What else can we do, but try to notice the moment-this very moment in our lives?



Lately, I have been trying to realize how grateful I am for my parents, in-laws & aunt & uncle who have always been so generous with both all the material things they have and their love, time & attention. I thought, if I hadn’t done something fantastic with all the gifts, education, and love I was given, something would have been very wrong. I am proud of the ways I’m trying to give back to the world and am also trying to realize –to just be here now, as Ekart Tole says, each moment of my life.

Each moment we are alive is extraordinary.

Be awake to the butterflies that land on you. Sometimes you know when it happens, but sometimes, they are invisible. (& sometimes, they tickle).



Wednesday, August 5, 2009

Visualizing best possible selves

Hi and welcome to my new blog, Joyful Art Therapy. That’s going to the subject of this blog, how to use art to increase joy and happiness in your life. Or at least in my life, as I’ll share the art project and activities I come up with along the way. I am a registered and certified art therapist, but if you think you might need to see a therapist of any kind, please do so in person and not just on-line, as it’s not the same thing at all, and I want you to be sure and get care if you need it.

I’ve been an art therapist since 1994, and worked with all kinds of interesting people, like folks with mental illness, young people in foster care, and children with autism and ADHD. In the last few years, I’ve been studying art therapy and positive psychology-the science of happiness. I learned about it first by my friend Lani (check out her cool blog here http://lanipuppetmaker.blogspot.com/) but have since gone on to teach courses in the subject (here http://www.gwu.edu/~artx/ and here http://aataconference.org/), start a Yahoo! Group about it http://health.groups.yahoo.com/group/arttherapyandpositivepsychology/


and now I'm even writing a paper about it with my friend Rebecca.

Someday I’d love to write a book about it, too, the fun kind, with juicy pictures of art and lots of how-tos. So I thought I’d practice that here on this blog. (after all, we don’t need no stinkin’ publisher-it’s the internet age!) I’ll post every once in a while, and see how it goes. Let me know what you think-like most us, I thrive on positive feedback.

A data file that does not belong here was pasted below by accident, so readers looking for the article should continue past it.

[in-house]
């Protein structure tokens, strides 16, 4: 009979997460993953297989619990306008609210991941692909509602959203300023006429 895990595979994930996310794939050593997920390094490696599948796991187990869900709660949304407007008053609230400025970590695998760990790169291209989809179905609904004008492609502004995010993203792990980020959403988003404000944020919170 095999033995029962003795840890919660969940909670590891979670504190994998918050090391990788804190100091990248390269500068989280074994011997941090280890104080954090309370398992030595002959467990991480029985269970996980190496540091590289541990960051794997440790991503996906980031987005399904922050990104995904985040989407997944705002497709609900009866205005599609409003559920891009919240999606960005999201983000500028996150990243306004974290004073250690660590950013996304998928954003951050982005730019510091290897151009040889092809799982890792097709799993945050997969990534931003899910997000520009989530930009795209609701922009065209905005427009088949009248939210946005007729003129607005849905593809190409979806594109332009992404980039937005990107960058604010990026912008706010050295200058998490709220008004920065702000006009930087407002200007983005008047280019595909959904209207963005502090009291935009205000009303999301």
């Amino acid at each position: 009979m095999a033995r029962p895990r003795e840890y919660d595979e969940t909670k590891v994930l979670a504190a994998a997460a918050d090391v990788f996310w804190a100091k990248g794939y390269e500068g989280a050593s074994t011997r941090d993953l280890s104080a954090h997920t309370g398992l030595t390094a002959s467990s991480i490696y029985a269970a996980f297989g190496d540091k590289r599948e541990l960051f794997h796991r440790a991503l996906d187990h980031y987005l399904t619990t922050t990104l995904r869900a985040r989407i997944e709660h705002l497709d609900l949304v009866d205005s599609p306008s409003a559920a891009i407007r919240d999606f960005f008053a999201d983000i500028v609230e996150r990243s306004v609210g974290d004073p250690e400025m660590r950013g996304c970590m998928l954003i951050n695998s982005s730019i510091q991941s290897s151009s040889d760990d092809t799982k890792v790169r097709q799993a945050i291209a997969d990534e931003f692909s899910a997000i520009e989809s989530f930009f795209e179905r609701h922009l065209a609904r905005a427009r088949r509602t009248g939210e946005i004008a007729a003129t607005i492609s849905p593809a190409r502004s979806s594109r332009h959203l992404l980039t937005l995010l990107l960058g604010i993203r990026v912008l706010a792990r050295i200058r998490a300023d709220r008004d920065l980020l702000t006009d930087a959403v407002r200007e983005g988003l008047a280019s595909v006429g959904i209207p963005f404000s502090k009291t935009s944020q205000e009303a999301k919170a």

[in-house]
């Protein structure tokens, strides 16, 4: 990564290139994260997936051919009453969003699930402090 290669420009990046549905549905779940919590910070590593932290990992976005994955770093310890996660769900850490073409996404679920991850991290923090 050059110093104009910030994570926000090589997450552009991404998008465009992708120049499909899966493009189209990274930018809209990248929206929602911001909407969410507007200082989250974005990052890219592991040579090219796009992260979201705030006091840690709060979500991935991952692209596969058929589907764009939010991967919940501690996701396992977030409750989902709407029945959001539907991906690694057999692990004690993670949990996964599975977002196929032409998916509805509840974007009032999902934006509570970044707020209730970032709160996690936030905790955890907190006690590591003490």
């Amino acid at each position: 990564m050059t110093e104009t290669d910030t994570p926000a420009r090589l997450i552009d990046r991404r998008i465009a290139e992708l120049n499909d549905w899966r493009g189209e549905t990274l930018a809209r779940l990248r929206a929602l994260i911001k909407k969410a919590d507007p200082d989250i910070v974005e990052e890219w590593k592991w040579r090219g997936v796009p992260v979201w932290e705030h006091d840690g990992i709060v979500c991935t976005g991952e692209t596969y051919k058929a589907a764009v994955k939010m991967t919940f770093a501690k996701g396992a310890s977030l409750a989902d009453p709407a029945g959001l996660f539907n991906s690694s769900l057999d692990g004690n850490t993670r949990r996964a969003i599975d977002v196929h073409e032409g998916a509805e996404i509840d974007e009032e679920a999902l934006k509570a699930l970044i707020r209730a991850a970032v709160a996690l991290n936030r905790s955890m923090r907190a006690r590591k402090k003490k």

Well, today I thought I start with living your best possible life. I read a super article on “How to increase and Sustain positive emotions: the effects of expressing gratitude and visualizing best possible selves” by Kennon Sheldon and Sonja Lyobmirsky (http://www.faculty.ucr.edu/~sonja/papers.html). As those of us studying positive psychology now know, practicing gratitude has been scientifically proven to actually make you happier! And in this article, they prove the following 2-minute writing exercise improves mood even more:

Think about your best possible self, imagine that in the future, after everything has gone as well as it possible could…you worked hard and succeeded in accomplishing all of your life goals…realized all your life dreams, and your own best potentials, identifying the best possible way things could have turned out in your life, in order to help guide your decisions now. Outline your ideal life in the future as much detail as you can.

This was researched as a writing exercise, but as you know, I’d rather art-ify it (and the positive psychologists are indeed figuring out that doing activities that are a good “fit,” that people find interesting, challenging and fun work even better,) so this is what I did and you can too:

Find or make a safe and calm spot for yourself.

Maybe it looks like this:



or maybe this:


or maybe just this: then you could do the writing part next, but I always start with the art. Make a little book cover. I used Papersource’s place cards, because when folded they are ATC size (2.5x3.5 inches), and Ph. Martin’s radiant concentrated water colors, but you do it however you want to do it.

Then make the inside…Write about your best possible self, from the perspective of looking back over your life, adding as much detail as you can…however you do it is fine, there is no right or wrong. Have fun with your handwriting, or print your text out with color ink, nestle your pages together and bind with a ribbon or what have you to make it special.

I’m going to tuck mine in my purse to remind me what I’m doing on this planet when I get confused (which happens less often these days, thankfully)…Enjoy the process!
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Ribbon Cutting of the Institute for Continuing Education of the American Art Therapy Association!

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Gioia Chilton is a registered and board certified art therapist.

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Gioia Chilton, MA, ATR-BC

Gioia Chilton, MA, ATR-BC